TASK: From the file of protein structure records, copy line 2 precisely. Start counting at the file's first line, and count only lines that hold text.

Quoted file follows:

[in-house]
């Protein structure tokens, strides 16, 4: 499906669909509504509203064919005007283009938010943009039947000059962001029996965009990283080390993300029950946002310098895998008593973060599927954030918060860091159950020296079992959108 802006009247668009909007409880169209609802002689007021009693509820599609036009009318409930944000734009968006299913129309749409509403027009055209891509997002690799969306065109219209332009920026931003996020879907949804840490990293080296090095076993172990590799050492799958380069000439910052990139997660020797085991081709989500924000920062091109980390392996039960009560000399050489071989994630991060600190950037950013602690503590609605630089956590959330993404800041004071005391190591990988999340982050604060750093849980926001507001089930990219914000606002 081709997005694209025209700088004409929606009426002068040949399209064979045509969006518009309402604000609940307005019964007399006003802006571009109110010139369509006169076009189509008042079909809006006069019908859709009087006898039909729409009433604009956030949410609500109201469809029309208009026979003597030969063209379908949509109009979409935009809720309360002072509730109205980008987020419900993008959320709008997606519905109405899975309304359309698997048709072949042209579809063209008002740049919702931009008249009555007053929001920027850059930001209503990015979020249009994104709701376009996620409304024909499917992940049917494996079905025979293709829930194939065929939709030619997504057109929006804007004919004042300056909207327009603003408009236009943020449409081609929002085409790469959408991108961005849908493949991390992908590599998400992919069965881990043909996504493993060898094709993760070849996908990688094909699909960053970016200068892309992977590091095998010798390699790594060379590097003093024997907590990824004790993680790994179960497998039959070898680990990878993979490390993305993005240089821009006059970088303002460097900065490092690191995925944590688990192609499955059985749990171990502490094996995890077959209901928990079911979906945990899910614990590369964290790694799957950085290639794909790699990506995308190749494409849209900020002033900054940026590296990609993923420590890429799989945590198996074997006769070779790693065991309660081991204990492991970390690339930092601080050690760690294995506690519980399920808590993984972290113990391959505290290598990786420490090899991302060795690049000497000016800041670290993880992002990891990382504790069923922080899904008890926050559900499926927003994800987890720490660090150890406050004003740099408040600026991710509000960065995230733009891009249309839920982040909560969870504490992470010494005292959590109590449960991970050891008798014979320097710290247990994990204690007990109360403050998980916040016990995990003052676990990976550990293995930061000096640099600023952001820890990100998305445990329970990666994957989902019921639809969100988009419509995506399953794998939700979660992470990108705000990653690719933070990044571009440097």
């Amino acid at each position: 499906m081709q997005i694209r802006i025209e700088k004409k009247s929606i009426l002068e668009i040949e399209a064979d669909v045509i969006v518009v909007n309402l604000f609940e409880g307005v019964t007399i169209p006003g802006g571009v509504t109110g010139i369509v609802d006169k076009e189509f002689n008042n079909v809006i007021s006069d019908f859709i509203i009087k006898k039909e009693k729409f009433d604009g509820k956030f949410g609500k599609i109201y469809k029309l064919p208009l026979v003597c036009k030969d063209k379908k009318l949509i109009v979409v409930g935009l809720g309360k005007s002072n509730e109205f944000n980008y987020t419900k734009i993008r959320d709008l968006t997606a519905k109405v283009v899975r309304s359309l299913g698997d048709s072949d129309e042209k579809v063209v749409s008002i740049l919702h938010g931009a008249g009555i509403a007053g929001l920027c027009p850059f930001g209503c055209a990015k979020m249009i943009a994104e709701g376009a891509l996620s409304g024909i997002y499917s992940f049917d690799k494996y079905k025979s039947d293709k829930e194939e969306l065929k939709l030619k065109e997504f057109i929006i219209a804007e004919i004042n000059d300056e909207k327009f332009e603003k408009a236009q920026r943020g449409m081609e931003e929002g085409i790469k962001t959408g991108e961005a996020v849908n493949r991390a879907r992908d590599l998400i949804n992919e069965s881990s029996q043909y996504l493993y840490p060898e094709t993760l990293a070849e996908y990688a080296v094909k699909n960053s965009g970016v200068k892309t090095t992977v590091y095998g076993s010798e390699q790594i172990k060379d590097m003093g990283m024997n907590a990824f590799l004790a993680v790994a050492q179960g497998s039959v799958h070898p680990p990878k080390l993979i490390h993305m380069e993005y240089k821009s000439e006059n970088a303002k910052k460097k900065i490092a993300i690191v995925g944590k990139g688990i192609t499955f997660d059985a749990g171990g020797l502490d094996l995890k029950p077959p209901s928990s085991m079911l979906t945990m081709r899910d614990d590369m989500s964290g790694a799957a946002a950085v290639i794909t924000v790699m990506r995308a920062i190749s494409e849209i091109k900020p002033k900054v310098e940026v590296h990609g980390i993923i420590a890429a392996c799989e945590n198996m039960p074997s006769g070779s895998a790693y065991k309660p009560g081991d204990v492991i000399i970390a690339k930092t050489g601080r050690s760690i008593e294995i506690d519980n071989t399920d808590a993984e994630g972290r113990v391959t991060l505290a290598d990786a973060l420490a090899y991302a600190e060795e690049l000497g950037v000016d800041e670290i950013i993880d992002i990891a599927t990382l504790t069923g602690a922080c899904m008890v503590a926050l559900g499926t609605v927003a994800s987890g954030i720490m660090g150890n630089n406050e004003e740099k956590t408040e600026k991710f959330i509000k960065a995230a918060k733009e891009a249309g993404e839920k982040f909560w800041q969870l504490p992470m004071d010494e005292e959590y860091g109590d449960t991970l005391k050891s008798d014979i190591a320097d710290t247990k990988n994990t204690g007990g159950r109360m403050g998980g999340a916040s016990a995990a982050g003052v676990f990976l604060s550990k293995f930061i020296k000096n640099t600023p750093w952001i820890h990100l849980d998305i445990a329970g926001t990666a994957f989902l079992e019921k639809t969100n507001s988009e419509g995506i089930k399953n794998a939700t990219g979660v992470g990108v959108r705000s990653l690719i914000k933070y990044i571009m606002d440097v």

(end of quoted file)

């Protein structure tokens, strides 16, 4: 499906669909509504509203064919005007283009938010943009039947000059962001029996965009990283080390993300029950946002310098895998008593973060599927954030918060860091159950020296079992959108 802006009247668009909007409880169209609802002689007021009693509820599609036009009318409930944000734009968006299913129309749409509403027009055209891509997002690799969306065109219209332009920026931003996020879907949804840490990293080296090095076993172990590799050492799958380069000439910052990139997660020797085991081709989500924000920062091109980390392996039960009560000399050489071989994630991060600190950037950013602690503590609605630089956590959330993404800041004071005391190591990988999340982050604060750093849980926001507001089930990219914000606002 081709997005694209025209700088004409929606009426002068040949399209064979045509969006518009309402604000609940307005019964007399006003802006571009109110010139369509006169076009189509008042079909809006006069019908859709009087006898039909729409009433604009956030949410609500109201469809029309208009026979003597030969063209379908949509109009979409935009809720309360002072509730109205980008987020419900993008959320709008997606519905109405899975309304359309698997048709072949042209579809063209008002740049919702931009008249009555007053929001920027850059930001209503990015979020249009994104709701376009996620409304024909499917992940049917494996079905025979293709829930194939065929939709030619997504057109929006804007004919004042300056909207327009603003408009236009943020449409081609929002085409790469959408991108961005849908493949991390992908590599998400992919069965881990043909996504493993060898094709993760070849996908990688094909699909960053970016200068892309992977590091095998010798390699790594060379590097003093024997907590990824004790993680790994179960497998039959070898680990990878993979490390993305993005240089821009006059970088303002460097900065490092690191995925944590688990192609499955059985749990171990502490094996995890077959209901928990079911979906945990899910614990590369964290790694799957950085290639794909790699990506995308190749494409849209900020002033900054940026590296990609993923420590890429799989945590198996074997006769070779790693065991309660081991204990492991970390690339930092601080050690760690294995506690519980399920808590993984972290113990391959505290290598990786420490090899991302060795690049000497000016800041670290993880992002990891990382504790069923922080899904008890926050559900499926927003994800987890720490660090150890406050004003740099408040600026991710509000960065995230733009891009249309839920982040909560969870504490992470010494005292959590109590449960991970050891008798014979320097710290247990994990204690007990109360403050998980916040016990995990003052676990990976550990293995930061000096640099600023952001820890990100998305445990329970990666994957989902019921639809969100988009419509995506399953794998939700979660992470990108705000990653690719933070990044571009440097």